There is a quote from poet Khalil Gibran that I like to use – “If you reveal your secrets to the wind, you should not blame the wind for revealing them to the trees.“ Statistics show that about 98% of successful cyberattacks have some sort of a social engineering component. In other words, it is usually human error that enables an attack. In today’s world, we must recognize that our lives run on data, and the protection of that data is paramount. While various digital service providers are responsible for protecting the data we share with them, we cannot rely solely on them for our protection. It must start with us actively considering the way we manage our digital footprint. – Emir Peštelić, Senior Security Operations Center Analyst at HTEC Group
To address the variety of cyber threats all of us are exposed to in the digital sphere, Emir suggests that we should develop and adopt our own philosophical approach to security and protection. This philosophy should be built on the following principles:
- Define importance: identify critical areas of your digital existence (e.g., relevant login information) and consider how well it is protected
- Identify weak points: recognize vulnerable areas and increase protection measures
- Develop incident recovery plans: define action steps for a security breach scenario (e.g., having a secure email account to which you can send a password reset request)
- Limit the digital footprint: consider and decrease the amount of personal information we post online
- Implement protection measures: use available resources to fortify your protections (i.e., 2FA/MFA, VPN, anti-malware software, etc.)
- Stay informed: keep up to date with the latest technology, monitor major global data breaches, and keep an eye out for new cyberattack techniques
- Be diligent: perform periodical checks of your activities
Chain of protection
Arising from our digital protection philosophy should be a set of actions and practices forming a comprehensive chain of protection to prevent and respond to being exposed to cyberattacks. Emir Peštelić highlights the most important protection steps that serve as the foundation of digital security.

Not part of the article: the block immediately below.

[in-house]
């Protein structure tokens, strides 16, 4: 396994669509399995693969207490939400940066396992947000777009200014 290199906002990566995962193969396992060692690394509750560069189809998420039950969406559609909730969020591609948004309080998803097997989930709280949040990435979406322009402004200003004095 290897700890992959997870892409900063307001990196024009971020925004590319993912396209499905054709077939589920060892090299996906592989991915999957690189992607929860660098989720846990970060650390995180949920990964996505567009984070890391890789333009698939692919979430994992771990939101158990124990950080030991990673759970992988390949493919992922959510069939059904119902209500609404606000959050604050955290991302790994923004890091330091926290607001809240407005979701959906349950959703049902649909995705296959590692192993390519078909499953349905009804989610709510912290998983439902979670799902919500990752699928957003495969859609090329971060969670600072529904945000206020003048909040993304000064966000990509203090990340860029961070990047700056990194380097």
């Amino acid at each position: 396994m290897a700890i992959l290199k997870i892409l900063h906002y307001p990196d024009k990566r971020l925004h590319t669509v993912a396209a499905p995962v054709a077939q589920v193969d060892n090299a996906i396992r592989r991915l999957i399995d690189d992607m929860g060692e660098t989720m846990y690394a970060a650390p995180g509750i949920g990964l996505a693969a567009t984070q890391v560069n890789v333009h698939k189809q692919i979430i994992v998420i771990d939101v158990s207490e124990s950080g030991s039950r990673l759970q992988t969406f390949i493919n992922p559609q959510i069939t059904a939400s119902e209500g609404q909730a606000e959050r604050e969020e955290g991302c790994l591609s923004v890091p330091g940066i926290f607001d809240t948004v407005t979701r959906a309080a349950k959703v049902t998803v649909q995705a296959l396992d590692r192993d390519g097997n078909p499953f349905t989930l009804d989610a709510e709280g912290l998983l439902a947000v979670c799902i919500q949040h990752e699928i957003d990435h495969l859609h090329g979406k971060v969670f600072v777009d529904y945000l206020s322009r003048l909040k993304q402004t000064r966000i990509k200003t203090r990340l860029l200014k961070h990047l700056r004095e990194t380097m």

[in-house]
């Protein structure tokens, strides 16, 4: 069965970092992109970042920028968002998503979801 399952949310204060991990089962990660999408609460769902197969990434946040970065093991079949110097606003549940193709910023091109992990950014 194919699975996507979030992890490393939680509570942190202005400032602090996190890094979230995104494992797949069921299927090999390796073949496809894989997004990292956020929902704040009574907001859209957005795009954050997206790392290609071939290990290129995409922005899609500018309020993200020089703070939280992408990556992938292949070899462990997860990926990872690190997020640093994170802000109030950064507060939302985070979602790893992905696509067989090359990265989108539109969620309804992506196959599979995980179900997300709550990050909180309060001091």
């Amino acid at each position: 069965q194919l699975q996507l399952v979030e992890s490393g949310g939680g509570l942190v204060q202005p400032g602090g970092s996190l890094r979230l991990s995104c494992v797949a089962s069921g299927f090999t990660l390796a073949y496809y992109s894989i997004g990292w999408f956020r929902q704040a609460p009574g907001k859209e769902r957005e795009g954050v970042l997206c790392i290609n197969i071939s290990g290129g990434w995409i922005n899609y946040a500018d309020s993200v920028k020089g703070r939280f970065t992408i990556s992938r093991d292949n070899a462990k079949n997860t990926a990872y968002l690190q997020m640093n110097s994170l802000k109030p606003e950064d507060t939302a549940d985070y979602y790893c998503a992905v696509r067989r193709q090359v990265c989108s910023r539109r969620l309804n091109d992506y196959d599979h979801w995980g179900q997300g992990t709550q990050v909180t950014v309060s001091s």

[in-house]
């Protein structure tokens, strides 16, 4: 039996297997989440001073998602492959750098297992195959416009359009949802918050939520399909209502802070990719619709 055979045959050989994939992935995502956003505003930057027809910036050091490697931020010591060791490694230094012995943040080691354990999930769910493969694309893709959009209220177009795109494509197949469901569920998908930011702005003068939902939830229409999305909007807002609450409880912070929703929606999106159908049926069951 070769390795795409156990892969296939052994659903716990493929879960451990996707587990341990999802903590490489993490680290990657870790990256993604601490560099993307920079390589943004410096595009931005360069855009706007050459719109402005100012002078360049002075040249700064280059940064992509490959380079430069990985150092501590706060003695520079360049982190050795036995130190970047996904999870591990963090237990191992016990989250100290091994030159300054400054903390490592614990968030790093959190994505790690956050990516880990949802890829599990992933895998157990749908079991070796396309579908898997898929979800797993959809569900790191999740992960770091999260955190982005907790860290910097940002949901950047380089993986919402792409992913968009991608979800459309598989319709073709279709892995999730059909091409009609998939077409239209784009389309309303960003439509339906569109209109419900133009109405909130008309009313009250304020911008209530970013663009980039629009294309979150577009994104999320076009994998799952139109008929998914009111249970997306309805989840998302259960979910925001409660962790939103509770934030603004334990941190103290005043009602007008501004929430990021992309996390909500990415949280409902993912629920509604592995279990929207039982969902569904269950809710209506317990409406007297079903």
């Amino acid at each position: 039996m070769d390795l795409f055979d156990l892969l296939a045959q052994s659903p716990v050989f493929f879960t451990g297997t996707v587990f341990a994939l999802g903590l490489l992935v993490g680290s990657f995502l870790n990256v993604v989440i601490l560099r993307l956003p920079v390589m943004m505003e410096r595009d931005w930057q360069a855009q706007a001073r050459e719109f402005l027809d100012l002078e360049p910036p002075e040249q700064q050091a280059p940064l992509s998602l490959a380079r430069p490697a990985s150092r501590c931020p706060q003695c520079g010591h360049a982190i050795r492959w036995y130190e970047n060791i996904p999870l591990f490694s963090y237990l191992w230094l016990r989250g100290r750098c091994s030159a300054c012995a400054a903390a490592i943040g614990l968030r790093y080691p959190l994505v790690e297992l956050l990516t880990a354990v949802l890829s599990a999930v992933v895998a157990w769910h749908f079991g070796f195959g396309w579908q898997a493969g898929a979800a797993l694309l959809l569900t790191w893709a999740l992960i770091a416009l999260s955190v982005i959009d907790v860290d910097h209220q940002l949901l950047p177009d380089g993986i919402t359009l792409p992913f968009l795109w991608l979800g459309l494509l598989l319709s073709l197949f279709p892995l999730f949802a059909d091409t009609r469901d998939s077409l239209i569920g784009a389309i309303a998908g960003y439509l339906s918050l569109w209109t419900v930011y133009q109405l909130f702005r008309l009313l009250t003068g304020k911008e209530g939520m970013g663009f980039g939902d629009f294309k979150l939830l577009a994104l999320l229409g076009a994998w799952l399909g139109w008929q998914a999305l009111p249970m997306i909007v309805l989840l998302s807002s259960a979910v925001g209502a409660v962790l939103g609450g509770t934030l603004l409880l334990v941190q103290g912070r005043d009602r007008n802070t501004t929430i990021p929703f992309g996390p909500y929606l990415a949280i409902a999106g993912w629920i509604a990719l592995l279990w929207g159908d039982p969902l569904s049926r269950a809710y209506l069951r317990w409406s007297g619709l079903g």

- Zero trust
The traditional approach to cybersecurity relies on barriers (firewalls, passwords, network control, etc.). Zero trust, on the other hand, assumes that there are no barriers and that the system will be breached no matter which barrier is implemented.
- Secure, complex passwords
Weak, easy-to-remember passwords remain one of the easiest access routes to the users’ personal accounts. Random long combinations of letters, numbers, and signs for passwords are a simple, yet effective first line of defense.
Yes, alerts about unusual or unfamiliar account activity can be annoying, but it is important that we don’t ignore them or mark them as spam, and instead implement them where available and consider them carefully.
- Multi-factor authentication
Practically all relevant digital services provide 2-factor authentication controls, requiring an additional one-time password provided to a different device defined by the user. Activating this option provides an added layer of protection with minimal time investment.
- Traffic encryption
End-to-end encryption offered by a VPN is the most effective way of securing data exchanged between a device and the internet, thus limiting opportunities for hackers and marketers to obtain personal data.
- Sharing information
We should always think twice before we post anything online or share information in emails. Our online posts can be seen by anyone, and sharing personal information with others we do not know personally is one of the biggest online risks.
- Protection tools
Don’t limit yourself to antivirus software – there are many different tools designed to protect our information, conceal our digital footprint, and check whether we have compromised. Make the most of them!
The digital world is growing more complex by the day. While more and more digital services bring benefits that more and more users reap, security should always be the topmost concern for users. Digital threats are many and diverse, but we can prevent and eliminate most of them by defining a sound set of principles for protection in the digital space.
HTEC Group is dedicated to crafting digital solutions that are safe and reliable, utilizing the highest security standards. Our experts work with our clients to provide digital solutions and experiences that provide the maximum degree of safety and protection for the user.
Learn more about our cybersecurity capabilities.